Intravenous Versus Oral Delivery: Medical Benefits
A discussion on the economic impact that intravenous versus oral therapy has for institutions and patients.
Cody Steeves, PharmD, BCOP: As far as the difference in the medical benefits for IV [intravenous] versus oral therapy, especially the economic impact on institutions as well as patients, what have you seen in your practice with that?
Alison Duffy, PharmD, BCOP: I think as we've talked about, more patients are receiving medications at home, certainly due to COVID-19 [coronavirus disease 2019], but in general, there are fewer visits to the clinic, and to the infusion center to get chemotherapy, depending on if patients are going to get combination therapy or not.
I'd already mentioned, but to reiterate, overall there are fewer hospitalizations for toxicities such as infections, and neutropenic fever, and even some of the cardiac toxicities. I think we're getting better at managing those and preventing those, and switching to therapies sooner.
Some of the economic challenges we've seen have been the timely approval of the oral and the IV therapy together because of pharmacy benefits and medical benefits, and so that can be a challenge, especially if a patient's disease is very aggressive. If they have progressed on ibrutinib it would be really important to start their subsequent therapy very quickly, or it can progress to Richter transformation.
The economic challenges in improving can be a barrier. As pharmacists, anything we can do to facilitate the approval process, and in the clinic I can certainly help with the prior authorization process.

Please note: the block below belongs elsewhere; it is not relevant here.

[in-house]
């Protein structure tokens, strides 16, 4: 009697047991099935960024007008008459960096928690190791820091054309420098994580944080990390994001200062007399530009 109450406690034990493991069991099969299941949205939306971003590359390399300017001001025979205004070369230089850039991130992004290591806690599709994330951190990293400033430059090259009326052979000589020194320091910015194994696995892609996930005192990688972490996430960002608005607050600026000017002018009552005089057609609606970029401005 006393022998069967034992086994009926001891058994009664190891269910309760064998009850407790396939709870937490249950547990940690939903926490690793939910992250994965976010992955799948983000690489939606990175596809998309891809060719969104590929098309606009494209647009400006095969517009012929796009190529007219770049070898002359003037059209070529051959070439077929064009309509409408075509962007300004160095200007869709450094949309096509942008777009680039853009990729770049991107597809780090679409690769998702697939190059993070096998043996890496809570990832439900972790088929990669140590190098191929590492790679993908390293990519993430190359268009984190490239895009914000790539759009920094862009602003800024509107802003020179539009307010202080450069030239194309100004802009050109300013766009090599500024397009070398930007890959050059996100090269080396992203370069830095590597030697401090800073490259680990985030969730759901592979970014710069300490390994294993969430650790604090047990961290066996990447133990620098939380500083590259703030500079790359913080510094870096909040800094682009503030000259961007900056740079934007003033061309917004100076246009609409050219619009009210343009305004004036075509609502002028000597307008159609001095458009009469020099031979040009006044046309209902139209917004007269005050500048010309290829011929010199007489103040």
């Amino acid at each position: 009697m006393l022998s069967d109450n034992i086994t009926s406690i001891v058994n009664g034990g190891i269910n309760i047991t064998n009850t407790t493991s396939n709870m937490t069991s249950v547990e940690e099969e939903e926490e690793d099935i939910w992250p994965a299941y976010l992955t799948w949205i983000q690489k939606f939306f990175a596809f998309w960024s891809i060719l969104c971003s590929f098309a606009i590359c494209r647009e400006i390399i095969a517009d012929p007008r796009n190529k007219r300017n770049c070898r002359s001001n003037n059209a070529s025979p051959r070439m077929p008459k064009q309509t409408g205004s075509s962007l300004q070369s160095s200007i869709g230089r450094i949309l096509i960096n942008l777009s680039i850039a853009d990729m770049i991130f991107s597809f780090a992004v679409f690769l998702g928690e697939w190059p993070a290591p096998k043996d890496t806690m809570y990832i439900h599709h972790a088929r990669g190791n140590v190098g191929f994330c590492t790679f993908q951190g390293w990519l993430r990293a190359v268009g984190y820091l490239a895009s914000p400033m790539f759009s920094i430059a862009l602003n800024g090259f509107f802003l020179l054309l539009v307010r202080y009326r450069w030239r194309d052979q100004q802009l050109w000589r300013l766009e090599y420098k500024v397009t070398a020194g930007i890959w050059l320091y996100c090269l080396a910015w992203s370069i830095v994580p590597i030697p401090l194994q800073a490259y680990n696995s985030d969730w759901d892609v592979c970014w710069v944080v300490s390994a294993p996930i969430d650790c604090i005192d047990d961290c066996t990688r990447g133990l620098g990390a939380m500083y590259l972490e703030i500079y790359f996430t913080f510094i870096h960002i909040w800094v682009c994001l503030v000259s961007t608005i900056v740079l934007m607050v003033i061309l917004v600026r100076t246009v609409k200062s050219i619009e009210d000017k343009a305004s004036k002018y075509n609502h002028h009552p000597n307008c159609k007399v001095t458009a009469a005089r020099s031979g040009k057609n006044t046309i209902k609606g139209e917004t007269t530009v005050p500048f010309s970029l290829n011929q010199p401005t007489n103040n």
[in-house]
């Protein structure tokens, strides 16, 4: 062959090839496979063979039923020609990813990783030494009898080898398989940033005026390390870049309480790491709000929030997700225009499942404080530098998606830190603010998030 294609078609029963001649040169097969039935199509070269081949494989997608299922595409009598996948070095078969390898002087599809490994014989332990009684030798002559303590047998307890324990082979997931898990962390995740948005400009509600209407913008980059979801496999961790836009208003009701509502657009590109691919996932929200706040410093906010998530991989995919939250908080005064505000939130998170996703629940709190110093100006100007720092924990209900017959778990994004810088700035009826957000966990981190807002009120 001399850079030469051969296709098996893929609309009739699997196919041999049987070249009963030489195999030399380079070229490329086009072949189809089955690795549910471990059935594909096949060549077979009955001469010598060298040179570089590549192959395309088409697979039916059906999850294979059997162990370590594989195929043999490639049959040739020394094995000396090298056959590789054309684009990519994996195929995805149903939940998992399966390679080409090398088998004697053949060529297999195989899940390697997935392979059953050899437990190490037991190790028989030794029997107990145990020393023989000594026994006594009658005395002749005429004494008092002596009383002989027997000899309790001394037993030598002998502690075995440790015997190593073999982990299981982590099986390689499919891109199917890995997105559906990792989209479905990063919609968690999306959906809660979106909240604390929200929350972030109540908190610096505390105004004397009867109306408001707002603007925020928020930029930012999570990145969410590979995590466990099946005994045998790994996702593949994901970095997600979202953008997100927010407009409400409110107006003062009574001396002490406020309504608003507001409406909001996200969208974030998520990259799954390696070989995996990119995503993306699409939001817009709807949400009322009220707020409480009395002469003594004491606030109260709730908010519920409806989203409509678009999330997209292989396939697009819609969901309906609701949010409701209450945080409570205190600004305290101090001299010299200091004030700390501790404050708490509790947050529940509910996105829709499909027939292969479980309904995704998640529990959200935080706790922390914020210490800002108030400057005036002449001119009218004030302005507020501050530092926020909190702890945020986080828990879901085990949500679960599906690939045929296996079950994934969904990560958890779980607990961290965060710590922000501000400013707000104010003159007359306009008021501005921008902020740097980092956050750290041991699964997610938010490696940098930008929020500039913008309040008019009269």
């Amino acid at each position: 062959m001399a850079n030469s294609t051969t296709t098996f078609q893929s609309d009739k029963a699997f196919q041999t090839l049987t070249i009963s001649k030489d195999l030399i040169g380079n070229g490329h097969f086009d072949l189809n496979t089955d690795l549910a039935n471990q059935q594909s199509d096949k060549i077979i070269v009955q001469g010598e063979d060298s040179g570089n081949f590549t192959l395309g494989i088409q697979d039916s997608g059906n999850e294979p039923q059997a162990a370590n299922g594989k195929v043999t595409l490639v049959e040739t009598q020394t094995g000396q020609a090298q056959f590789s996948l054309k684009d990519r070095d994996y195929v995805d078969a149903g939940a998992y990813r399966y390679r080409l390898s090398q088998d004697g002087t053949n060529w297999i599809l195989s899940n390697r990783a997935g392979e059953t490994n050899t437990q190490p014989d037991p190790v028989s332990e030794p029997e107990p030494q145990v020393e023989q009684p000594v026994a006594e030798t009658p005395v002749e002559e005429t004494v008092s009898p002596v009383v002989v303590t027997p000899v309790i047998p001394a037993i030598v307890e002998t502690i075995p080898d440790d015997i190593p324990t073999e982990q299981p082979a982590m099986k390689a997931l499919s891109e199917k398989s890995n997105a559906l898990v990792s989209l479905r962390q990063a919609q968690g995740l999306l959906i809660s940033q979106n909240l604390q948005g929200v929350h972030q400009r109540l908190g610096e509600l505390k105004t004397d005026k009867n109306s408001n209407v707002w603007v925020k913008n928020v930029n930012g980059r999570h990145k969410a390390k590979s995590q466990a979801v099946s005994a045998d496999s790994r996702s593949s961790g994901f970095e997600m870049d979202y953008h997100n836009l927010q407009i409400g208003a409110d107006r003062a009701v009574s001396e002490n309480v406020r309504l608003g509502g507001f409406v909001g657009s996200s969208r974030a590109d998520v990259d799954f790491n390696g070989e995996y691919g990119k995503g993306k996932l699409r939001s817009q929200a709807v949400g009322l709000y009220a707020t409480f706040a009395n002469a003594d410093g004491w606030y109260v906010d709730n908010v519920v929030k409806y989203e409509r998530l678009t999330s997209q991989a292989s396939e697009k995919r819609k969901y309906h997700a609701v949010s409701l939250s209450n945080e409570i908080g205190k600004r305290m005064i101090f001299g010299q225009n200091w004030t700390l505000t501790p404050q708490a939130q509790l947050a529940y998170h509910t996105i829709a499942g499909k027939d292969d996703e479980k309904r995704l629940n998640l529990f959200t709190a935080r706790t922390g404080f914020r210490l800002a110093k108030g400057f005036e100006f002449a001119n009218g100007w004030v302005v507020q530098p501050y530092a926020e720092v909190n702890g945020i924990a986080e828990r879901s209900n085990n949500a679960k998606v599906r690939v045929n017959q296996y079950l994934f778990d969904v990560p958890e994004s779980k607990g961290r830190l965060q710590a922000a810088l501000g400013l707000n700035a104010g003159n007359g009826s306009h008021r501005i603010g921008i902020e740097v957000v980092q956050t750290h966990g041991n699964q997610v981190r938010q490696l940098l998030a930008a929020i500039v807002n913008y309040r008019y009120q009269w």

As pharmacists in a dispensing situation, helping that facilitation and the delivery and work flow perspective can be helpful, too. The economic impact on patients from an oral perspective can be greater; those therapies can be far more expensive. I've found that can be a challenge, and as we mentioned before, potentially a reason to use intravenous therapy.
However, over time there are a number of great patient assistance programs that I've been involved with our financial assistance team in, enrolling patients either in a copay assistance program, or a drug company program. So I think, fortunately, we've found that many patients qualify for those programs, but it can be challenge. What about you? What has been your experience?
Cody Steeves, PharmD, BCOP: I agree with all that. I think, like you mentioned, the oral therapies are almost staggering in their costs, and that's based on a lot of factors. Every manufacturer sets the cost based on a lot of research that goes into the medications, but then of course, it falls back on the patient.
Like you mentioned, a lot of patients in general are going to rely on that assistance program. With these therapies we're mentioning all being on label, that's usually very doable to get assistance for the patients. But again, nothing's guaranteed, so the assistance may dry up, and we have to work with all of our programs on that. I think economics often can go hand-in-hand with adherence, too, with the access to a ride to the clinic or however a patient may get there.
If they have a history of nonadherence to oral therapies, the office may want to take that into account when they make decisions on treatments. Like acalabrutinib BID [twice a day]; if they already were having poor adherence on the once-daily dosing, then is the [twice a day] dosing the best option to switch to if they progress? So a lot of factors to consider as we work through all the potential options of therapy for these patients.